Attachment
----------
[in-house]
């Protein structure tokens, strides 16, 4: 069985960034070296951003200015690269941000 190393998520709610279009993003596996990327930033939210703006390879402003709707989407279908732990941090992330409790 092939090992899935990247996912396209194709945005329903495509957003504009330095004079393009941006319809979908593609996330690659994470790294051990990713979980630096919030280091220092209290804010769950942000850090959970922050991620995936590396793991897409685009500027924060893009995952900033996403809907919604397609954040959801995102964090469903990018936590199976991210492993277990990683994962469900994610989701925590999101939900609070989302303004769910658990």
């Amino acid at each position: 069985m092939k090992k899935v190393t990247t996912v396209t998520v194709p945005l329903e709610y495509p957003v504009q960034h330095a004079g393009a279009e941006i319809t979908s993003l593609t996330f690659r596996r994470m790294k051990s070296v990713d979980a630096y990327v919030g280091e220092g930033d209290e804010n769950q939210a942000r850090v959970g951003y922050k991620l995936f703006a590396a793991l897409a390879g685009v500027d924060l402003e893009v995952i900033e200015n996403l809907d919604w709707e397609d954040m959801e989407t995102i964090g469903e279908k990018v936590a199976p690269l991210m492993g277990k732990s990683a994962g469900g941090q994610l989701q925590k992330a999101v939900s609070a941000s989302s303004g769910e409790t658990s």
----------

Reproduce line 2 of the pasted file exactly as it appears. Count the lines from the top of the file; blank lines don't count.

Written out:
């Protein structure tokens, strides 16, 4: 069985960034070296951003200015690269941000 190393998520709610279009993003596996990327930033939210703006390879402003709707989407279908732990941090992330409790 092939090992899935990247996912396209194709945005329903495509957003504009330095004079393009941006319809979908593609996330690659994470790294051990990713979980630096919030280091220092209290804010769950942000850090959970922050991620995936590396793991897409685009500027924060893009995952900033996403809907919604397609954040959801995102964090469903990018936590199976991210492993277990990683994962469900994610989701925590999101939900609070989302303004769910658990």